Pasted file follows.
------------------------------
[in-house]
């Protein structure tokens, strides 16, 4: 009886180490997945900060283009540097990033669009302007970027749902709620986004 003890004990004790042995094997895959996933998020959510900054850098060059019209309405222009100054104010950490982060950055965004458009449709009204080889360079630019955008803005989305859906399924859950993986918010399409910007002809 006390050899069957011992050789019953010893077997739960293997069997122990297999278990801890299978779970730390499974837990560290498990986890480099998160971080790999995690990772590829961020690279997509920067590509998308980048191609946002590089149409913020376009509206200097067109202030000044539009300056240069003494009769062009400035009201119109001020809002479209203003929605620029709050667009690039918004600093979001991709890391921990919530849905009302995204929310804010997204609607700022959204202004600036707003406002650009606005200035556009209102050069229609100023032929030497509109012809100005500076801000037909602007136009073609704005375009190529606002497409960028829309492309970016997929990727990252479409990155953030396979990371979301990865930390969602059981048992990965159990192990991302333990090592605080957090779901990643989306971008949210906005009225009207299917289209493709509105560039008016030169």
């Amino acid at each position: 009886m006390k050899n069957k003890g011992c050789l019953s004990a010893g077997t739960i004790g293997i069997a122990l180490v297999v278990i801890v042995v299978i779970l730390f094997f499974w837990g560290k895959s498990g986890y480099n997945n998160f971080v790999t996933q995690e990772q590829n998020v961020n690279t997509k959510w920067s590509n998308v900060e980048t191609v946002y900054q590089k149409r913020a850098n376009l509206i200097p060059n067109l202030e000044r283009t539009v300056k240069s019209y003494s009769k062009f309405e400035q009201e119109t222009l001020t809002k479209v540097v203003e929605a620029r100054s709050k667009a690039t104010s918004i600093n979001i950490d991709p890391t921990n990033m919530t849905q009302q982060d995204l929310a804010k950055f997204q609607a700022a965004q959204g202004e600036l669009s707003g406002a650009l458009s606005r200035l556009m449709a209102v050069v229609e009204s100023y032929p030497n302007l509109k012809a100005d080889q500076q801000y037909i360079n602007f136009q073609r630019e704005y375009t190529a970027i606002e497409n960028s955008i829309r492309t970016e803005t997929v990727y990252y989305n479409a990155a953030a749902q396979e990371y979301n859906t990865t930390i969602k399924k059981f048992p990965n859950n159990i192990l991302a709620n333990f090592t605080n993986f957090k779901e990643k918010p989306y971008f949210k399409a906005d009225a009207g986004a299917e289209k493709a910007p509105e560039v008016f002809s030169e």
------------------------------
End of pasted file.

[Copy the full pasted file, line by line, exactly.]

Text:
[in-house]
């Protein structure tokens, strides 16, 4: 009886180490997945900060283009540097990033669009302007970027749902709620986004 003890004990004790042995094997895959996933998020959510900054850098060059019209309405222009100054104010950490982060950055965004458009449709009204080889360079630019955008803005989305859906399924859950993986918010399409910007002809 006390050899069957011992050789019953010893077997739960293997069997122990297999278990801890299978779970730390499974837990560290498990986890480099998160971080790999995690990772590829961020690279997509920067590509998308980048191609946002590089149409913020376009509206200097067109202030000044539009300056240069003494009769062009400035009201119109001020809002479209203003929605620029709050667009690039918004600093979001991709890391921990919530849905009302995204929310804010997204609607700022959204202004600036707003406002650009606005200035556009209102050069229609100023032929030497509109012809100005500076801000037909602007136009073609704005375009190529606002497409960028829309492309970016997929990727990252479409990155953030396979990371979301990865930390969602059981048992990965159990192990991302333990090592605080957090779901990643989306971008949210906005009225009207299917289209493709509105560039008016030169």
């Amino acid at each position: 009886m006390k050899n069957k003890g011992c050789l019953s004990a010893g077997t739960i004790g293997i069997a122990l180490v297999v278990i801890v042995v299978i779970l730390f094997f499974w837990g560290k895959s498990g986890y480099n997945n998160f971080v790999t996933q995690e990772q590829n998020v961020n690279t997509k959510w920067s590509n998308v900060e980048t191609v946002y900054q590089k149409r913020a850098n376009l509206i200097p060059n067109l202030e000044r283009t539009v300056k240069s019209y003494s009769k062009f309405e400035q009201e119109t222009l001020t809002k479209v540097v203003e929605a620029r100054s709050k667009a690039t104010s918004i600093n979001i950490d991709p890391t921990n990033m919530t849905q009302q982060d995204l929310a804010k950055f997204q609607a700022a965004q959204g202004e600036l669009s707003g406002a650009l458009s606005r200035l556009m449709a209102v050069v229609e009204s100023y032929p030497n302007l509109k012809a100005d080889q500076q801000y037909i360079n602007f136009q073609r630019e704005y375009t190529a970027i606002e497409n960028s955008i829309r492309t970016e803005t997929v990727y990252y989305n479409a990155a953030a749902q396979e990371y979301n859906t990865t930390i969602k399924k059981f048992p990965n859950n159990i192990l991302a709620n333990f090592t605080n993986f957090k779901e990643k918010p989306y971008f949210k399409a906005d009225a009207g986004a299917e289209k493709a910007p509105e560039v008016f002809s030169e």